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Which function "grows" faster, a linear function or an exponential function and why?

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    $\begingroup$ Did you computed its derivative? $\endgroup$ – Sigur Nov 12 '13 at 0:11
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    $\begingroup$ What are your thoughts on the matter? Also this has nothing to do with linear algebra. $\endgroup$ – Cameron Williams Nov 12 '13 at 0:11
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Take derivatives:

$y_1 = mx + b \Longrightarrow y_1' = m$ where $m$ is a constant

OR

$y_2 = a^x \Longrightarrow y_2' = a^x ln(a)$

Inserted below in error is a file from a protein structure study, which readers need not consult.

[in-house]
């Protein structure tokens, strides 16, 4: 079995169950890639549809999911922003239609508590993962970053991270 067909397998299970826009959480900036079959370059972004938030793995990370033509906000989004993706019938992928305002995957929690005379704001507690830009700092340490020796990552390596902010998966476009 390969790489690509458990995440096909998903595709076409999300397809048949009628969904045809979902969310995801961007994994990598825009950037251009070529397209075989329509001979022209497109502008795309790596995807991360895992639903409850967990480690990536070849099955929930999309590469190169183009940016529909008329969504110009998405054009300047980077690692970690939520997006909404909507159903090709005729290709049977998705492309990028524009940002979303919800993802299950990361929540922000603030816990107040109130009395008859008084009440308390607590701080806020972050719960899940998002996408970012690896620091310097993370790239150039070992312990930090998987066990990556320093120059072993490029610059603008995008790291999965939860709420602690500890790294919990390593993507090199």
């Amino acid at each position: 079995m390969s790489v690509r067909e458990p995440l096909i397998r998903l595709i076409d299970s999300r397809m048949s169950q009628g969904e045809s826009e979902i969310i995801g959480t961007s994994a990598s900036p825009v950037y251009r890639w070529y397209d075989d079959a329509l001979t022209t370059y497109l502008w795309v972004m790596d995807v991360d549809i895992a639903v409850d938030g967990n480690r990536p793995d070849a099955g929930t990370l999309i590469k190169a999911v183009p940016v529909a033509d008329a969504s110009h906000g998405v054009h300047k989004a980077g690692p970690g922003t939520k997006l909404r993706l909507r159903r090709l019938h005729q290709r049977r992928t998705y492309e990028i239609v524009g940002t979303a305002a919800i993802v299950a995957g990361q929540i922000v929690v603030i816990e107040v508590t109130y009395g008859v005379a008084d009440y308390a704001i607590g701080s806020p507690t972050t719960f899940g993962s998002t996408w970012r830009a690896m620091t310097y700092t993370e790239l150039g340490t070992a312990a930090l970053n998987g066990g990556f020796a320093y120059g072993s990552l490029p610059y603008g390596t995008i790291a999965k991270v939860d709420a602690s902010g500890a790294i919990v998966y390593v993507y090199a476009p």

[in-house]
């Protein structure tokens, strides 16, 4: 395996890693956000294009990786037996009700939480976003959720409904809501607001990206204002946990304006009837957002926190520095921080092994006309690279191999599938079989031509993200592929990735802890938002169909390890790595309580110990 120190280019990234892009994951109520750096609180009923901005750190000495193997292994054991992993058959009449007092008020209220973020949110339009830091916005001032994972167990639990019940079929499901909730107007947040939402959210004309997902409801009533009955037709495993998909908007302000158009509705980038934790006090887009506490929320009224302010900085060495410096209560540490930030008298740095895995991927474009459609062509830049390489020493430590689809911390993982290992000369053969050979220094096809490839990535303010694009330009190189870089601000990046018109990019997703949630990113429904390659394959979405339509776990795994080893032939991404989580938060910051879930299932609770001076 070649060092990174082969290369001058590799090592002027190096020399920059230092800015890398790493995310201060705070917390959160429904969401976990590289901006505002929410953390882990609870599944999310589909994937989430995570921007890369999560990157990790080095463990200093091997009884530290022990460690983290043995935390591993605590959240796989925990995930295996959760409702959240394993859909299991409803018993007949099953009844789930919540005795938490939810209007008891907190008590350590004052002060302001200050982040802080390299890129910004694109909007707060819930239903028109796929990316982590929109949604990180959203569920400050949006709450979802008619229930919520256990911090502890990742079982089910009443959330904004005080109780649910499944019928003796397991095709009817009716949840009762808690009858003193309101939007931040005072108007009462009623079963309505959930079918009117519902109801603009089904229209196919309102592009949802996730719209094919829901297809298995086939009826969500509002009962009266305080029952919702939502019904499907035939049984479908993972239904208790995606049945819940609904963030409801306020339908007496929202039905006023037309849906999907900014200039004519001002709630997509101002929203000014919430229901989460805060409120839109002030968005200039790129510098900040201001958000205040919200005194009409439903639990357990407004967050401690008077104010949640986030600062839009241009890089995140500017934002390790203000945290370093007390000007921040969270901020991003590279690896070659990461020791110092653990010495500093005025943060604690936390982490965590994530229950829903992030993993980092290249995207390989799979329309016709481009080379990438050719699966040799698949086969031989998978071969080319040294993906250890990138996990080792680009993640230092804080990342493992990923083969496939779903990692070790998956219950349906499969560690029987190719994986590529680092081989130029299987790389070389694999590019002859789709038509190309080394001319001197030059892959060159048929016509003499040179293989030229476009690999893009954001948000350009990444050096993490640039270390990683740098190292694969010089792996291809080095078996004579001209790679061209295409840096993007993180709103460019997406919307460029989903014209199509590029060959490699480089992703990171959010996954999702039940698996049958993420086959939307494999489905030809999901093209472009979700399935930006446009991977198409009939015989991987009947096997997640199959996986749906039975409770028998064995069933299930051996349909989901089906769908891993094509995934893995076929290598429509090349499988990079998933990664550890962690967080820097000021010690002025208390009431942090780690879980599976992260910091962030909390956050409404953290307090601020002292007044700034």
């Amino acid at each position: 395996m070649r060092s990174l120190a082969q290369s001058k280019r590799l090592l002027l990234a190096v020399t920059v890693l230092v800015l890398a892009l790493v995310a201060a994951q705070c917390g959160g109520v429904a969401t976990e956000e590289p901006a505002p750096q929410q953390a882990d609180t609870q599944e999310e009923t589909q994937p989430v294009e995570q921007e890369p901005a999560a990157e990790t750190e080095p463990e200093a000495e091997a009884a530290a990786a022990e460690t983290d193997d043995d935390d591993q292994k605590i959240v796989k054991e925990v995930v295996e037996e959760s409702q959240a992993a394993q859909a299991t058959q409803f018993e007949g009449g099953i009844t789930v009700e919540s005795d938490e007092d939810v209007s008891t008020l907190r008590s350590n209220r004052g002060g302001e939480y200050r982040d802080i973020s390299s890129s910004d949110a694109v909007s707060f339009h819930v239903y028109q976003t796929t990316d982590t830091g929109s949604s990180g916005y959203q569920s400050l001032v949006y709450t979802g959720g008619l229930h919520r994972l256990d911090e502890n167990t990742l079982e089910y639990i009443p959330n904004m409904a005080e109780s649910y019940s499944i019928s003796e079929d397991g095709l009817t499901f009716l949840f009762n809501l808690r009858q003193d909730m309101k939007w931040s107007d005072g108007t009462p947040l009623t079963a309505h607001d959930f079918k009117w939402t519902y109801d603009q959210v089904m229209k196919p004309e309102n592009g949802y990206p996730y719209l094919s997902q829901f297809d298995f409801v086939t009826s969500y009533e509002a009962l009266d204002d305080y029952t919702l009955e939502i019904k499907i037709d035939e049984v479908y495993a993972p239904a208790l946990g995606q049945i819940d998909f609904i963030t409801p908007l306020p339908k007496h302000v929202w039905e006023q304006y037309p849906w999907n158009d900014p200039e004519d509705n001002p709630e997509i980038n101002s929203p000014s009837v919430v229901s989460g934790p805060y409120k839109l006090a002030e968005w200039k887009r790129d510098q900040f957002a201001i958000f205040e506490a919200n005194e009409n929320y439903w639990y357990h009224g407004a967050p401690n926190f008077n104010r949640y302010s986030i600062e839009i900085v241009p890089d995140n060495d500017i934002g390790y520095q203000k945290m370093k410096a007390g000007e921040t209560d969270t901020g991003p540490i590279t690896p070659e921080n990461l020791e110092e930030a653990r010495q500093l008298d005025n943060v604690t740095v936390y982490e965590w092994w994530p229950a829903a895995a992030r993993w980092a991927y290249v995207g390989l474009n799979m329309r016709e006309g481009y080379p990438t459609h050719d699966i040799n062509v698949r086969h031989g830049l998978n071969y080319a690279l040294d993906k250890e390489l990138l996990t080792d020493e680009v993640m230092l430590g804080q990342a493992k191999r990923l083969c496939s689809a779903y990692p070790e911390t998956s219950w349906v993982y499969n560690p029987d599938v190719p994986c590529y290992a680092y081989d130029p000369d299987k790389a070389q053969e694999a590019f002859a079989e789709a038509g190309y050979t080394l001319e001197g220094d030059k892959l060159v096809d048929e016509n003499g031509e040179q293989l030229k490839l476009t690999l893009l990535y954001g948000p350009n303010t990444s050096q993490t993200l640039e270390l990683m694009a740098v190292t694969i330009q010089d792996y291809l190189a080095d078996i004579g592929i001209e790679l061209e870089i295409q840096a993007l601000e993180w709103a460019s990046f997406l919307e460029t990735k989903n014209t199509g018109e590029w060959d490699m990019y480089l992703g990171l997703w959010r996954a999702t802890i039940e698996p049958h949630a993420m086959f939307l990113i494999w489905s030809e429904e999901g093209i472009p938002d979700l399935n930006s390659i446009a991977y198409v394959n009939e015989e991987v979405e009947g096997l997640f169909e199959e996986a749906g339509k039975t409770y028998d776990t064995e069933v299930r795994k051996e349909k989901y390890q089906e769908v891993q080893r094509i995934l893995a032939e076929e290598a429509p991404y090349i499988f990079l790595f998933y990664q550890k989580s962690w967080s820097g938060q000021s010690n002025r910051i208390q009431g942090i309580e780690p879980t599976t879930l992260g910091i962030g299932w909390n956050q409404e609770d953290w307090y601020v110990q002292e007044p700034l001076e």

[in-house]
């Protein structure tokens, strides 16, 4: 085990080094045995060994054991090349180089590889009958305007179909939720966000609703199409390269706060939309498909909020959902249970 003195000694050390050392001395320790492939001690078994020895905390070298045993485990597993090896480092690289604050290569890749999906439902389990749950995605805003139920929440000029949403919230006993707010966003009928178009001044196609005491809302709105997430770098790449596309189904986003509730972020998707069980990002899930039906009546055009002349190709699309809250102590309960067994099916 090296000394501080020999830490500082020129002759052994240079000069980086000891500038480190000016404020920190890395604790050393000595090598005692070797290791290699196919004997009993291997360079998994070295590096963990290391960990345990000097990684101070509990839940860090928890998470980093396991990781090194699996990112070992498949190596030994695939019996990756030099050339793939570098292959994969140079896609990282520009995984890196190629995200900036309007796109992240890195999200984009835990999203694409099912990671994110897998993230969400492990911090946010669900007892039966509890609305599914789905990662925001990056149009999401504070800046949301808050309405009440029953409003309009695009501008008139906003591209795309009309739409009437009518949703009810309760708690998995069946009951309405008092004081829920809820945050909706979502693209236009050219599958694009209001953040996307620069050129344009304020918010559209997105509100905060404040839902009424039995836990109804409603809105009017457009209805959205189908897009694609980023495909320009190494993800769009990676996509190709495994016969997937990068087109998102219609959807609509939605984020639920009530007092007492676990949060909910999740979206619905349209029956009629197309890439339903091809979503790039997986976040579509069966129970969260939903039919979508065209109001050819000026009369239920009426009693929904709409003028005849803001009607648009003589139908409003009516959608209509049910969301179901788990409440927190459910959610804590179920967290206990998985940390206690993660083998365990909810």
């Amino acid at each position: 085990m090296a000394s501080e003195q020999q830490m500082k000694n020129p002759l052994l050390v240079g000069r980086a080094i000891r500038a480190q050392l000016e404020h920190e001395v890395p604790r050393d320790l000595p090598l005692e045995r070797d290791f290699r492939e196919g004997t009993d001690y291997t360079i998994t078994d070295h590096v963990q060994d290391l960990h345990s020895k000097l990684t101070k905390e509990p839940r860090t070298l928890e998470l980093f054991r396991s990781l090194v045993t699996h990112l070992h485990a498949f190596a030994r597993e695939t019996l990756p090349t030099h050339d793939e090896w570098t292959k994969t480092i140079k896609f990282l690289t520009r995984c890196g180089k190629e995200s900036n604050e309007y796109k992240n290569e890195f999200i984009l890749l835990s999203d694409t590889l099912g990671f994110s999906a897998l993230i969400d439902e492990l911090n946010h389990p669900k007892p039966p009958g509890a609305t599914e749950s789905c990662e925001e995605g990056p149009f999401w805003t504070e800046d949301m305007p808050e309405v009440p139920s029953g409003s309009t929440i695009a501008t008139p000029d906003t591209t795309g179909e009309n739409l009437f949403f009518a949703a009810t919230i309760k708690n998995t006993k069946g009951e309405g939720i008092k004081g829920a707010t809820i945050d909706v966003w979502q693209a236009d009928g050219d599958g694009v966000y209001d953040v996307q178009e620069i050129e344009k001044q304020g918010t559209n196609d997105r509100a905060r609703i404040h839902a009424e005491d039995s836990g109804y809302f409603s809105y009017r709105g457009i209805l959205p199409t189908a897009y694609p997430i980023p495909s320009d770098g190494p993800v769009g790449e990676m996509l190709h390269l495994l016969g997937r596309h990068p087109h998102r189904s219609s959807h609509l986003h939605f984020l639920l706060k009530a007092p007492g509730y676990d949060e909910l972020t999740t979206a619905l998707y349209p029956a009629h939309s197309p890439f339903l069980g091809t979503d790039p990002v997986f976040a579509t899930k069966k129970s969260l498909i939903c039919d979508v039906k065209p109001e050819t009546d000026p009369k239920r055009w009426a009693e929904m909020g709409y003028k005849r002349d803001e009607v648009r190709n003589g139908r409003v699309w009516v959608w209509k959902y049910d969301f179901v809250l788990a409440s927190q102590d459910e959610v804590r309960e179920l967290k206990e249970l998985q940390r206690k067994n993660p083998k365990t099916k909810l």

It should be clear that $y_1$ is changing at a constant pace whereas $y_2$ is changing with respect to a variable. Eventually it will surpass the rate of the linear function, no matter how big, and then the linear function itself. (But only for certain $a$, and you should verify this).

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For each unit of increase in its argument, a linear (increasing) function goes up by the same amount. For an (increasining) exponential function, this increase is by the same multiplicative factor.

So, what do you think now?

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